Our Path Forward in Leading a Revolution in Cancer Care

Chatrick Paul of AstraZeneca shares his perspective on the mission to eradicate cancer as a leading cause of death

Chatrick Paul, SVP, Head of US Oncology Business, AstraZeneca

Chatrick Paul, SVP, Head of US Oncology Business, AstraZeneca

This year is the 50th Anniversary of the National Cancer Act – which cemented our commitment to oncology by establishing unprecedented networks of cancer centers, clinical trials, data collection and advanced research to tackle some of the greatest challenges in cancer. The anniversary gives us an opportunity to reflect on the immense progress that has been made by the oncology community, especially during the COVID-19 pandemic, but also envision the road ahead to achieve our bold ambition of eliminating cancer as a leading cause of death.

At AstraZeneca, we have never been more committed to our ambition of revolutionizing cancer care to transform the lives of people living with cancer worldwide and provide cures for cancer in every form. This is an incredibly bold ambition, but it’s the one we strongly believe in, because we know that patients deserve the right treatment at the right time. The late Dr. José Baselga, one of the most pioneering figures in precision oncology and executive vice president of AstraZeneca's oncology research and development, challenged us to treat disease earlier, harder and smarter – by combining our understanding of specific genetic mutations and resistance mechanisms, together with early detection, precise monitoring and powerful analytics.

To do this, we are focused on understanding the underlying biology of cancer and all its complexities to discover, develop and deliver life-changing therapies that can transform survival. By defining new biomarkers and therapeutic targets that span some of the most hostile and hard-to-treat cancers, including pancreatic cancer, certain blood cancers, and cancers within breast, lung, ovarian, and prostate, we are evolving the way people are diagnosed and treated. While biomarker testing is used in some advanced cancers, testing is not always prioritized even if targeted therapies exist.1,2 While genetic testing is used in some cancers, other forms of early screening and interception, to help find cancers at earlier stages, are often overlooked.3 Therefore, in addition to removing roadblocks for early interception of cancer and building programs to facilitate screening, we are focused on creating treatments that provide meaningful responses for people with metastatic and treatment-resistant diseases.

We understand that bringing optimal care to each person living with cancer requires the understanding of not just the cancer itself, but an appreciation of the individuality of each person and his or her unique cancer experience and ensuring patients get the right medicine for their type of cancer. Despite groundbreaking advances in cancer care over the last 50 years since the enactment of the National Cancer Act, we know there is still much work to be done to continue to improve cancer care and, perhaps most importantly, to improve efforts around health equity and equality. COVID-19 has highlighted the ongoing disparities, particularly with many racial and ethnic minority groups and people who have low income or are uninsured.4 We can do better and many across oncology are amplifying efforts to address this. At AstraZeneca, one of the ways in which we are doing our part is by looking critically at our clinical trial diversity, assessing efforts to improve access to care, as well as partnerships with organizations within underserved communities to drive grassroots interventions and address determinants of health.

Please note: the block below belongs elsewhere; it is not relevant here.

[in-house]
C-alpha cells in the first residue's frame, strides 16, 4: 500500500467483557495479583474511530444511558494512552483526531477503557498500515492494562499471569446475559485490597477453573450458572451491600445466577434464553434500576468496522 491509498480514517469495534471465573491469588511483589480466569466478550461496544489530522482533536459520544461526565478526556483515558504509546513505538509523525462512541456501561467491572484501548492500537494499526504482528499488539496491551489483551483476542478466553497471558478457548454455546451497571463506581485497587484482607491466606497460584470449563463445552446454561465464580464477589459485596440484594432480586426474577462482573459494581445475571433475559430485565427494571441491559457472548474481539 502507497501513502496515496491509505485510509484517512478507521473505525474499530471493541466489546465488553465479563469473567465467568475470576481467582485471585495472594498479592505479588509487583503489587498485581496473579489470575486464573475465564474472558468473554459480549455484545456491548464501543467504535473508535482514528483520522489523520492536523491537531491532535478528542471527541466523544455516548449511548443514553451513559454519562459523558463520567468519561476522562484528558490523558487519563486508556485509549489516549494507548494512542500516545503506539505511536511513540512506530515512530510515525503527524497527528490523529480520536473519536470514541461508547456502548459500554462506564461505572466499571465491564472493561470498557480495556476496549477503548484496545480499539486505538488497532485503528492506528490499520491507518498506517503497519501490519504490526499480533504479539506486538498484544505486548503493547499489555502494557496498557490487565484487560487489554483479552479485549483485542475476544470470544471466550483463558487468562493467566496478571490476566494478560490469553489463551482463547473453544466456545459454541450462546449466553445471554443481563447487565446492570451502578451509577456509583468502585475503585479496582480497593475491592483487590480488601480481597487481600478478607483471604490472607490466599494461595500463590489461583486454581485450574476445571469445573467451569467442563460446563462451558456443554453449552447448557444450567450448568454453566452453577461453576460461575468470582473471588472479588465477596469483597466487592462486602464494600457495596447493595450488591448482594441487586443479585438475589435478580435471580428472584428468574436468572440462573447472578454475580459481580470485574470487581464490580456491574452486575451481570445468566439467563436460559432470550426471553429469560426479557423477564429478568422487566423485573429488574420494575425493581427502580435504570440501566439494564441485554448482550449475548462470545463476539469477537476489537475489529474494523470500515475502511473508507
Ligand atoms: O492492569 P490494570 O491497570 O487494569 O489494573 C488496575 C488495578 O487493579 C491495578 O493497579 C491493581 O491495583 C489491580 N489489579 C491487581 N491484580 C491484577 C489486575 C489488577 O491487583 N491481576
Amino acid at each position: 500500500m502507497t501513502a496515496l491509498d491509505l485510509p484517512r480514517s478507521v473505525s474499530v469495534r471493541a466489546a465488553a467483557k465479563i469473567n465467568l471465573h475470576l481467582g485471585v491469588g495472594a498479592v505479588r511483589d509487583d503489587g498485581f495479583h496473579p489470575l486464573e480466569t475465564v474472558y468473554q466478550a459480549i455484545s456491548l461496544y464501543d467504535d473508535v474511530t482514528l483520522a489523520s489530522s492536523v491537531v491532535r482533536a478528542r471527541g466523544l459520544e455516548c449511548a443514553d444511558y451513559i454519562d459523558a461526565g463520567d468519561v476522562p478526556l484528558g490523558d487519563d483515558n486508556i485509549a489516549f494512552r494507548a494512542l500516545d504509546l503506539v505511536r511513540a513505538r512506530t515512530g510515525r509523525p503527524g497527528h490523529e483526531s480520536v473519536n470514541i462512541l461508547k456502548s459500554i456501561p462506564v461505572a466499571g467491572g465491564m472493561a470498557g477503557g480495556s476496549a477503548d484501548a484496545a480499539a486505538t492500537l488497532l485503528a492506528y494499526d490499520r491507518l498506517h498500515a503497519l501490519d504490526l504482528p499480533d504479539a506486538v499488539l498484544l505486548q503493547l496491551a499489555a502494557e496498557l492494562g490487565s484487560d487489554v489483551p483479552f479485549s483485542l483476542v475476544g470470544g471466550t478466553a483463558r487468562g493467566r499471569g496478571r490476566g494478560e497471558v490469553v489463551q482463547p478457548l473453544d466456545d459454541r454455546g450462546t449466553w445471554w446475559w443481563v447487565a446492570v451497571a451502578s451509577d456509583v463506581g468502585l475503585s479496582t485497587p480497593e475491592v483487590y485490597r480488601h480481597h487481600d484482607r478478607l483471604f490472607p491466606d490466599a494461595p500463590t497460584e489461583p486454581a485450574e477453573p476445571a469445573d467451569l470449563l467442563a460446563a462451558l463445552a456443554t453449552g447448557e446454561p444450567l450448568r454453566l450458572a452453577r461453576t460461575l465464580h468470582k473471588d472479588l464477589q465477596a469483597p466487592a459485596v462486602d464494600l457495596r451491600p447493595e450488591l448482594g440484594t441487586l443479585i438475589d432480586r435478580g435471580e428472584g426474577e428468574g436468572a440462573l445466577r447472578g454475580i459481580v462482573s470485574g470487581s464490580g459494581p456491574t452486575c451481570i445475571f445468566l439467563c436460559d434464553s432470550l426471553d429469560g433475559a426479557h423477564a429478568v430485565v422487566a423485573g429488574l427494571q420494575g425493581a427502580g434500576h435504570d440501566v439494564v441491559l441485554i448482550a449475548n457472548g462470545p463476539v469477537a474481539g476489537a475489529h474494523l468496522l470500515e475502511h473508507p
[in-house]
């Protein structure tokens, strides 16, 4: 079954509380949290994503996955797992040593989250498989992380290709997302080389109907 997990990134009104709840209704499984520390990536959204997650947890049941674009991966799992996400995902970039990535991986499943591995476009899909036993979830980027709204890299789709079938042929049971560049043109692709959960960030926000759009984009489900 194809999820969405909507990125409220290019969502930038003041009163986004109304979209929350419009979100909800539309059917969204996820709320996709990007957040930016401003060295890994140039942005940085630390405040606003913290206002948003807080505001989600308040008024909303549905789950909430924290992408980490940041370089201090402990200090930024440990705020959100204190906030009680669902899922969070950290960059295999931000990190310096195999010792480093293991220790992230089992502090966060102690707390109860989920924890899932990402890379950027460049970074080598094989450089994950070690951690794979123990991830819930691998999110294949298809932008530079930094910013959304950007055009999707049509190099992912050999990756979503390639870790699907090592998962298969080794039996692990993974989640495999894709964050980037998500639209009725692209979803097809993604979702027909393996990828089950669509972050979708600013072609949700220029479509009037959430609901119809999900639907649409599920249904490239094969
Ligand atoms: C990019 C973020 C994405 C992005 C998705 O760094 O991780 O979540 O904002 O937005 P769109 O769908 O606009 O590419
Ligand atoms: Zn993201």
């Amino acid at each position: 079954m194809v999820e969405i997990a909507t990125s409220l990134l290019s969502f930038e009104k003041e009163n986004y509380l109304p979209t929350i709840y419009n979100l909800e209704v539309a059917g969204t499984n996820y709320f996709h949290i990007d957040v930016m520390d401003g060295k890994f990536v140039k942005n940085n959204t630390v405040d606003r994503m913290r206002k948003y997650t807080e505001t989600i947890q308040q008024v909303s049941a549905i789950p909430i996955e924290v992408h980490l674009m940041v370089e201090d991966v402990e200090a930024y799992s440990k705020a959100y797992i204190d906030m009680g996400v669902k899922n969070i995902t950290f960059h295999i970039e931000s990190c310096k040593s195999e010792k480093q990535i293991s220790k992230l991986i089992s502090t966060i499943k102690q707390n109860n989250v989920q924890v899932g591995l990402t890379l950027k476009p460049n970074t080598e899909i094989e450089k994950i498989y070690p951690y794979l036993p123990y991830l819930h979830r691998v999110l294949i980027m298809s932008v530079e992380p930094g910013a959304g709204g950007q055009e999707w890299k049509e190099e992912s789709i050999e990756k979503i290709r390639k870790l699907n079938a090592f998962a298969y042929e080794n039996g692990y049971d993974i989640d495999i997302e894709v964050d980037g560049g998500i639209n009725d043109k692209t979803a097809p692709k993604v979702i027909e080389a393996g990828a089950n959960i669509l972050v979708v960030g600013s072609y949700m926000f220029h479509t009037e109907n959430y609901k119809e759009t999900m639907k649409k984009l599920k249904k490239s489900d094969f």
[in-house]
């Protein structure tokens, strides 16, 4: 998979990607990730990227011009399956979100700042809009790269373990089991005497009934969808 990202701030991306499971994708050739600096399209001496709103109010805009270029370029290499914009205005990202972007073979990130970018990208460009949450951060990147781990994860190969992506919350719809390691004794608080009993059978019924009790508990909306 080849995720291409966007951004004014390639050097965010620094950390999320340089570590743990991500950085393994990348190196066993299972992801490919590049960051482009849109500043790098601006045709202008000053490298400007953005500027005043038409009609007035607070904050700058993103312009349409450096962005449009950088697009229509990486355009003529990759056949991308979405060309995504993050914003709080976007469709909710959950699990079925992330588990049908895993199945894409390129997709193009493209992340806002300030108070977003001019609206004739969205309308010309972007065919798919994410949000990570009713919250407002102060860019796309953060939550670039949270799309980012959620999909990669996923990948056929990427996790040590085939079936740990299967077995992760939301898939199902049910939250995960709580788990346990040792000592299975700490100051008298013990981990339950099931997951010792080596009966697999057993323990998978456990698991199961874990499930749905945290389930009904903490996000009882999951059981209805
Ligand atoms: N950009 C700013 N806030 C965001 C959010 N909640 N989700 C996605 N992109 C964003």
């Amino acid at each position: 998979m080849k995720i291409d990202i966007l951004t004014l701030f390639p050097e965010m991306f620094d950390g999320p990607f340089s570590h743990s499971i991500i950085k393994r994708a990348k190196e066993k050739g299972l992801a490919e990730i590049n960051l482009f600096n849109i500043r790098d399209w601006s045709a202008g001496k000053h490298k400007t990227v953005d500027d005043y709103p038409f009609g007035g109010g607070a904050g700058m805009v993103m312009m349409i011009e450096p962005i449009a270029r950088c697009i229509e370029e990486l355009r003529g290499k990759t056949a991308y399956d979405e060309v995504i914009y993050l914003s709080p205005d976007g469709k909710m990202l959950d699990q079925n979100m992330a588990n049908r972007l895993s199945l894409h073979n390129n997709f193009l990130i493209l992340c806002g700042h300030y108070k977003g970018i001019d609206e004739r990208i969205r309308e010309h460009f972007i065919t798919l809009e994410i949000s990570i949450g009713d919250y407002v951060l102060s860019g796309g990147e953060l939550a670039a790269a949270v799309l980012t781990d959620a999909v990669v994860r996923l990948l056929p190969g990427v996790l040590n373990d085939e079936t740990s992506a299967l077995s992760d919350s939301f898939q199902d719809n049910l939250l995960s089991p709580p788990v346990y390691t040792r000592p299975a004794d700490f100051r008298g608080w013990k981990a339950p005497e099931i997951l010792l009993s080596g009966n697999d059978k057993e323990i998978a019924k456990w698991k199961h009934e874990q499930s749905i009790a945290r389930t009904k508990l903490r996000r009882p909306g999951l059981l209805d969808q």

If the COVID-19 pandemic has taught us one thing, it is that we cannot go at it alone. We know that outsmarting cancer requires a collaborative approach to ensure that every person living with cancer has access to innovative medicines and care. We work across the cancer care community to break down barriers to care and work with our partners to positively impact systems. We must continue to come together – patients, caregivers, advocacy groups, researchers, healthcare providers, policymakers, families and friends - to bring about real change and improve outcomes for those affected by cancer.

Put most simply, at AstraZeneca, we work to achieve our bold ambition by starting with one – whether that is one biomarker, one indication, one barrier to care, one healthcare system or partnership – and we continue to build from there. With this approach, we are not only providing life-changing medicines, but going beyond the medicine to increase access to healthcare and create positive change, which are integral to ensuring sustainable health outcomes for society.

With another American Society of Clinical Oncology (ASCO) Meeting in the books, albeit during the most devastating global health pandemic in modern history, I am both humbled and optimistic about the future of this cancer revolution.

  1. Pennell N A, et al. Biomarker Testing for Patients With Advanced Non–Small Cell Lung Cancer: Real-World Issues and Tough Choices. Am Soc Clin Oncol Educ Book. 2019;39:531-542.
  2. Association of Community Cancer Centers. Assessing the status of BRCA testing and the challenges faced by cancer care teams in the community. Posted May 14, 2018.
  3. Smith R A. et al. Cancer screening in the United States, 2019: A review of current American Cancer Society guidelines and current issues in cancer screening. CA Cancer J Clin. 2019;69:184-210.
  4. Lopez L III, et al. Racial and Ethnic Health Disparities Related to COVID-19. JAMA. 2021;325(8):719-720.

US-53227 Last Updated 7/21

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